Advisers work in teams with dedicated support staff and manage up to 100 clients per team to ensure high personal service and relationship. Internal office Board of Management (Snr staff) who discuss and direct higher level practice issues (inclusive management approach) Office Committees (Communications, Investment, Compliance, Systems, Marketing, Technical and of course Social) These made up of representatives from each operational area of practice to ensure new initiatives, issues and current processes are reviewed and discussed with wide input and also good training and awareness initiative as 50% members must rotate each 6 months) Area of speciality: Higher average wealth clients seeking performance, total service and integrity (professionals, retirees and private sector business owners) as well as SMSFs
- Snr Executive Public Sector (Military & Civilian)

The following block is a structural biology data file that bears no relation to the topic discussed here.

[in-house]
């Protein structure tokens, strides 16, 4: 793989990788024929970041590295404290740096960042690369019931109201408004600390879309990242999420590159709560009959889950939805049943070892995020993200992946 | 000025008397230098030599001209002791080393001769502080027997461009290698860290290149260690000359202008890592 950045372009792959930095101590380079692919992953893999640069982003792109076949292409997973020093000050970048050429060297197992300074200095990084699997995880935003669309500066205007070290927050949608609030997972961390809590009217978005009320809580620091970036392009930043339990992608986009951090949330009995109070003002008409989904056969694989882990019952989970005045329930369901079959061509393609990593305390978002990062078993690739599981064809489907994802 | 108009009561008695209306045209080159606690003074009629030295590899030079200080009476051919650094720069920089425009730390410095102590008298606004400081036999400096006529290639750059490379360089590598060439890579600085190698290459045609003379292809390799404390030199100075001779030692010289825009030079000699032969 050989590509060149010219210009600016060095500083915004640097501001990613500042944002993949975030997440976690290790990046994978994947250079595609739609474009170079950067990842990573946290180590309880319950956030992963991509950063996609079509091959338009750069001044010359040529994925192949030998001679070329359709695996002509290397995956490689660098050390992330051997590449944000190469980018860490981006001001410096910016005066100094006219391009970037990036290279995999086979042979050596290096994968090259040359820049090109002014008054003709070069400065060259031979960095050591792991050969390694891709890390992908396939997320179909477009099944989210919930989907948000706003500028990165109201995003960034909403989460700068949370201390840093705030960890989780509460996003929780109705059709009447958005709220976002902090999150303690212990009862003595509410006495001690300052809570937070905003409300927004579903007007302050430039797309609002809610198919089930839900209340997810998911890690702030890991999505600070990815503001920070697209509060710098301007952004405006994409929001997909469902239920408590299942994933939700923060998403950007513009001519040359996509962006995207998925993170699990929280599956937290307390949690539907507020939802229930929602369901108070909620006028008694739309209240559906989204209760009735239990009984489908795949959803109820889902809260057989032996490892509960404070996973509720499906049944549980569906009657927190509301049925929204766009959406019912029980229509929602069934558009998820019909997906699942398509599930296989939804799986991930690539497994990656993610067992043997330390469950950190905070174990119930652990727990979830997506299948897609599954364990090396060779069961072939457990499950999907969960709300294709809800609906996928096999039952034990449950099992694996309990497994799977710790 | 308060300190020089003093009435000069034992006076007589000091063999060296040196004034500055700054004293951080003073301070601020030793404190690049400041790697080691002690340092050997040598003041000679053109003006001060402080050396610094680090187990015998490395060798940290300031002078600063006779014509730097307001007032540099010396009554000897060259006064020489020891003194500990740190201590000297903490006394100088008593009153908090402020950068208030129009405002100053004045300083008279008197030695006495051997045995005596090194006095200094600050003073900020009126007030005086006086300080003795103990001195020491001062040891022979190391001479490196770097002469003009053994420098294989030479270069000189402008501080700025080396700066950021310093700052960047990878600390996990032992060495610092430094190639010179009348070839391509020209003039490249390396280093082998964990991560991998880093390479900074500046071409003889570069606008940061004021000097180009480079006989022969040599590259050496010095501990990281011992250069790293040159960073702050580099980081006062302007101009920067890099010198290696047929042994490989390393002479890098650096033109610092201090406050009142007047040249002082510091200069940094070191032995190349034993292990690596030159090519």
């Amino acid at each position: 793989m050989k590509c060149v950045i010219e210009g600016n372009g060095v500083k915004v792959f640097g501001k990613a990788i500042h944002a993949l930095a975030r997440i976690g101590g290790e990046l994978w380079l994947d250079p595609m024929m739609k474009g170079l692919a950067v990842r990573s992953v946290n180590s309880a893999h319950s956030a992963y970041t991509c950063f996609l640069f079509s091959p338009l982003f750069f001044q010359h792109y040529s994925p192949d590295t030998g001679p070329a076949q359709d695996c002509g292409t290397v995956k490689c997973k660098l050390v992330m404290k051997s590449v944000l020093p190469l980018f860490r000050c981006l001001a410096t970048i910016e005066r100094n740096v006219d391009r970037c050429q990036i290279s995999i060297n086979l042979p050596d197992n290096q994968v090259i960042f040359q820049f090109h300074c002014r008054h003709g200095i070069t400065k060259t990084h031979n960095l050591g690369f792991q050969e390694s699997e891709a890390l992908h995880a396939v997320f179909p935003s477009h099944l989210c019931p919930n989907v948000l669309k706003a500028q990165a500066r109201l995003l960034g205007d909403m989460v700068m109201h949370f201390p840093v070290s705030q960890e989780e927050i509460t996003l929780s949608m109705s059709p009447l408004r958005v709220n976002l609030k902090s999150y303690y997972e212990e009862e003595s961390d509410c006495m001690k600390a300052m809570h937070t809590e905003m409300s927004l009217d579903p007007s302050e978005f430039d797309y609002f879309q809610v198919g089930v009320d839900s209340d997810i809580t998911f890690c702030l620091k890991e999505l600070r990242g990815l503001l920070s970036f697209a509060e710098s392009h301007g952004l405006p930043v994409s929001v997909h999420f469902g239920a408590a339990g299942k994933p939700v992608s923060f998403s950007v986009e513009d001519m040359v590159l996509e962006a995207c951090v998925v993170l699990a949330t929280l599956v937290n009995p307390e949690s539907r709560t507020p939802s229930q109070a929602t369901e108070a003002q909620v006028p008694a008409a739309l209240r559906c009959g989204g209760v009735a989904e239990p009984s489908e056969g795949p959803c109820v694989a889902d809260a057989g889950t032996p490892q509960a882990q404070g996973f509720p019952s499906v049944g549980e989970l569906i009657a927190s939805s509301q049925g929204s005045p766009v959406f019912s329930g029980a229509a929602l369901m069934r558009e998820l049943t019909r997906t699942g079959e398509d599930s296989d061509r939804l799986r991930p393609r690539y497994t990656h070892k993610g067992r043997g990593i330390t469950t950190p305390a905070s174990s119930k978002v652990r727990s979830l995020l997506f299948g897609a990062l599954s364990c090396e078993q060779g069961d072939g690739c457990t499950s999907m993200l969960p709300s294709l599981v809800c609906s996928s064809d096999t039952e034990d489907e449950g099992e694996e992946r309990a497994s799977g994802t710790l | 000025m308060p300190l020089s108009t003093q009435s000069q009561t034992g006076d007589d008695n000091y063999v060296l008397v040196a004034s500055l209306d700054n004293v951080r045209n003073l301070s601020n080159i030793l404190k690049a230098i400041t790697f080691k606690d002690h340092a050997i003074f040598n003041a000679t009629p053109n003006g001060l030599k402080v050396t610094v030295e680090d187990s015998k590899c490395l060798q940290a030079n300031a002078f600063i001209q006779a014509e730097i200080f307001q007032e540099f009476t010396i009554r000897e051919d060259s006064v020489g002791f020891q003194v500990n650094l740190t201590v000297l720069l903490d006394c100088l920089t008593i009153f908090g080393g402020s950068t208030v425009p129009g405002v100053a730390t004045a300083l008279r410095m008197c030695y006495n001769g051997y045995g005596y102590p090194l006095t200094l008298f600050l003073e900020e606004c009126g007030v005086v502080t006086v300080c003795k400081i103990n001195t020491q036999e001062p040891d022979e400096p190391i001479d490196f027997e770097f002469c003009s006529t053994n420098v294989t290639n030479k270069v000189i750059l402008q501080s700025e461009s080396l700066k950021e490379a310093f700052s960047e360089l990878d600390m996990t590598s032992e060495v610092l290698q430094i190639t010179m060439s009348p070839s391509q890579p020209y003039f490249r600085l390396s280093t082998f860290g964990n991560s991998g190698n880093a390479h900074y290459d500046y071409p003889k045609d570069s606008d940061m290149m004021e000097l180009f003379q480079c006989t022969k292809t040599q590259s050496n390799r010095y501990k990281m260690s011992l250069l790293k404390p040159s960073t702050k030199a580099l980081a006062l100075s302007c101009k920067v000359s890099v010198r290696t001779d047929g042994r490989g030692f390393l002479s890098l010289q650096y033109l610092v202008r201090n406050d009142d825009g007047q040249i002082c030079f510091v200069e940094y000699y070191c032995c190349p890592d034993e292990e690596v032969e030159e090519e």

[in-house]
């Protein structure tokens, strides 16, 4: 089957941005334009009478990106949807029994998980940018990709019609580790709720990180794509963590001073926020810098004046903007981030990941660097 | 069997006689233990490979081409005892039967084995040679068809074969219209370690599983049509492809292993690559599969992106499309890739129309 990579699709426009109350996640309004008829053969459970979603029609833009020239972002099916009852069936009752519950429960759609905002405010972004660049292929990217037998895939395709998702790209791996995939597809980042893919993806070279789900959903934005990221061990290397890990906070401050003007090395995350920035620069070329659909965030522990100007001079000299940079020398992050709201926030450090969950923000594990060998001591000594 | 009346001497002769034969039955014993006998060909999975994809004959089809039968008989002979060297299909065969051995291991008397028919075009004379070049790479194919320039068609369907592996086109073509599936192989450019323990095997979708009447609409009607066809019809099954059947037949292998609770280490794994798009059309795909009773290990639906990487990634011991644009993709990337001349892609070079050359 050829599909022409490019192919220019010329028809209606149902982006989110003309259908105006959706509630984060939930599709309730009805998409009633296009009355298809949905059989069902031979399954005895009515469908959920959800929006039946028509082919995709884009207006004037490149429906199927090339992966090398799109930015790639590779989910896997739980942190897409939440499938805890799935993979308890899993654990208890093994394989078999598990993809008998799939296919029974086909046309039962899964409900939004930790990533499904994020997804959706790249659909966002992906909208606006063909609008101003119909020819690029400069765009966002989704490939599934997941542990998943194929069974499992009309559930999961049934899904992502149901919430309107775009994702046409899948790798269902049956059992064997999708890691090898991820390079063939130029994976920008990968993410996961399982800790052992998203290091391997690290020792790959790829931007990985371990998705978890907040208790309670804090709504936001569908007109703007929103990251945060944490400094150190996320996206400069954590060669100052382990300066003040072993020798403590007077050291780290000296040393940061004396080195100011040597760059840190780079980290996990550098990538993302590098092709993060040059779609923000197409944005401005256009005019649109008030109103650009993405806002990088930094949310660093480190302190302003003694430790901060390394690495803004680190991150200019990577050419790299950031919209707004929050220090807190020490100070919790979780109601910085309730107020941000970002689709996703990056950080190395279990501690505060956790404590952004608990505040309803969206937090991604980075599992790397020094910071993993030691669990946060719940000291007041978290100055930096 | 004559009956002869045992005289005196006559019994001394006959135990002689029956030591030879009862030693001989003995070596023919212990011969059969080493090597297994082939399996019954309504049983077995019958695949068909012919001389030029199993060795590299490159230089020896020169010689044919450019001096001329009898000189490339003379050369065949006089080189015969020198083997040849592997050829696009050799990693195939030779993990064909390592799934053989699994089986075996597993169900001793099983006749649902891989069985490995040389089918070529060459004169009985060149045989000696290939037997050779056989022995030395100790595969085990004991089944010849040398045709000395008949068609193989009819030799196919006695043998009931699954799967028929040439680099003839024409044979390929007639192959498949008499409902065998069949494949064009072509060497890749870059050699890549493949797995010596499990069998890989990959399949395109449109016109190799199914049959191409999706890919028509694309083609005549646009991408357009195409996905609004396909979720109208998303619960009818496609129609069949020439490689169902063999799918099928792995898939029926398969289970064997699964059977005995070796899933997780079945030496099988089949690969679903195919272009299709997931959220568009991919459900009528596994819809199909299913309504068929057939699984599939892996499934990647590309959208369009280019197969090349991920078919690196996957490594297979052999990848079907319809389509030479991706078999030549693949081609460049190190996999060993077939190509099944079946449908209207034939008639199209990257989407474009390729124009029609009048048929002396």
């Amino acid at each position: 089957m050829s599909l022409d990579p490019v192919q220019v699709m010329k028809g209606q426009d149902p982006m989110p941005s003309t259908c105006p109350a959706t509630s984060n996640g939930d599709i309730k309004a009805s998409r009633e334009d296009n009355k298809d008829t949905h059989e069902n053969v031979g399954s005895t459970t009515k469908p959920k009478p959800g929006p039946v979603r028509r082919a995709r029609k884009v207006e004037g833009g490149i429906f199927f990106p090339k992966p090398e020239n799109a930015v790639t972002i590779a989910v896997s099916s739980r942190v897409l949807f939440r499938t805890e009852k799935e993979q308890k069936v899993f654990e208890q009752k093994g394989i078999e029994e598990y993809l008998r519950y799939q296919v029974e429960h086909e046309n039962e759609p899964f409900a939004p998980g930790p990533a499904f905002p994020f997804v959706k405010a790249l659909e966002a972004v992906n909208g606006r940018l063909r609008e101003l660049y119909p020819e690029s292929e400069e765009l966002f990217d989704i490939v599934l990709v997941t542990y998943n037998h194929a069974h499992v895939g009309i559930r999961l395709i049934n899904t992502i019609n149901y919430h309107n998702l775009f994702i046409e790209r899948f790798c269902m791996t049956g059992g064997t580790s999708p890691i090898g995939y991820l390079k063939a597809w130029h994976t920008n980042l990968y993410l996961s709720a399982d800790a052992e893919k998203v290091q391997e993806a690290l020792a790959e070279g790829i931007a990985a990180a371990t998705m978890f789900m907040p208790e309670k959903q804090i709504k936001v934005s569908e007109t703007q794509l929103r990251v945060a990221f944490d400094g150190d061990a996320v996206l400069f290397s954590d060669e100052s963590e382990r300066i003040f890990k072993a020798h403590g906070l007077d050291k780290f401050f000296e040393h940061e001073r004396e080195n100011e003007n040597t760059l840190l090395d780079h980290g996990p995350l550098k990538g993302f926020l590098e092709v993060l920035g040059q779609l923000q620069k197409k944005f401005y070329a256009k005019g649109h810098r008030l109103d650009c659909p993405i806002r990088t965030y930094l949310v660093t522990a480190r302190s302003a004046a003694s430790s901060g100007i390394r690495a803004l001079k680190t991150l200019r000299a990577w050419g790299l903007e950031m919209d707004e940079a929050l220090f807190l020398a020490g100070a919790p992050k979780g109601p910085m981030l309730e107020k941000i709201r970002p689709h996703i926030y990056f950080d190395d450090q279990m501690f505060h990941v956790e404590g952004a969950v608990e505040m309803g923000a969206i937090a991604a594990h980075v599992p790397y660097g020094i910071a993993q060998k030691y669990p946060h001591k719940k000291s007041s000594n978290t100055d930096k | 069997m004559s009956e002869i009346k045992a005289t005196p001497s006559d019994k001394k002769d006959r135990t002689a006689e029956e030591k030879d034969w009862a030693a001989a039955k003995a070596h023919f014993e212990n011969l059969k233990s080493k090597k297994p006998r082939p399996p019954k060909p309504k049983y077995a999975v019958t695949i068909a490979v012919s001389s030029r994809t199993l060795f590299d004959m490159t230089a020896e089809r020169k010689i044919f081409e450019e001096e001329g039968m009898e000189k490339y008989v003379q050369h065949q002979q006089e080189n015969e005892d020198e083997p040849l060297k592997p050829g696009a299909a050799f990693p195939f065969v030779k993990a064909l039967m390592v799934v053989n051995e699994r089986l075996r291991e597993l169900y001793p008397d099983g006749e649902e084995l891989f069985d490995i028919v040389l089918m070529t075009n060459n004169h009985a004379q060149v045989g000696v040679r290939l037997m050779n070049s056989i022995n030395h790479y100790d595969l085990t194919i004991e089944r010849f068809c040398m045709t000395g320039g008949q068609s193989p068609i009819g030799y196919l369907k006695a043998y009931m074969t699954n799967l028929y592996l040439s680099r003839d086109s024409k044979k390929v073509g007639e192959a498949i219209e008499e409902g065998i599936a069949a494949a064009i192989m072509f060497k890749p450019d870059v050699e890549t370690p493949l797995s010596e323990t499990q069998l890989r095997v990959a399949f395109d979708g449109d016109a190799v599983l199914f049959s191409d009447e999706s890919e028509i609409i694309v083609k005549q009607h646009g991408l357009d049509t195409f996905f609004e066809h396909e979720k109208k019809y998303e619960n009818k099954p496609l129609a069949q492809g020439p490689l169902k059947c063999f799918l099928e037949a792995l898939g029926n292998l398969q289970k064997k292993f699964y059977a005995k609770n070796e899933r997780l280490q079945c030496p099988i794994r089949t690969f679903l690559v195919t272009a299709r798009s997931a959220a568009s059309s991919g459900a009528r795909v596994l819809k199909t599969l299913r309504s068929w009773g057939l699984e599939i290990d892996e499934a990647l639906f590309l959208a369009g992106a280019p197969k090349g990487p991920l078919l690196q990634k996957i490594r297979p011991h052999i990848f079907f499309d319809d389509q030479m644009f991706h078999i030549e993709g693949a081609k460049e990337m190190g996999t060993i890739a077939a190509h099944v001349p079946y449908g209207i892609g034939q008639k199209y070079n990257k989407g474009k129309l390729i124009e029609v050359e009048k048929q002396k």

- Basically higher wealth (capital and/or cashflow) people and corporations who have identified the need to maximise and protect their financial and lifestyle positions
Relevant qualifications (eg CFP): Dip. FP , CFP Are you a member of the FPA?: yes Number of clients: personally 60 Practice 470 Funds under management (or funds under advice):Personal $140M Practice $480M
Method of fee collection (eg commission, flat fee-for-service, % of FUM, mixture):Fee for Service % FUM
Investment platforms: Wraport (Avanteos) Front-end planning software: Visiplan Office management software: Combination Outlook & Microsoft Office Investment research: In house, Morningstar and broker panel (listed) Insurance research: ProPlanner Technical and legal support available: In-house and panel of external experts Ongoing education provider: In-house and Tribeca Professional Development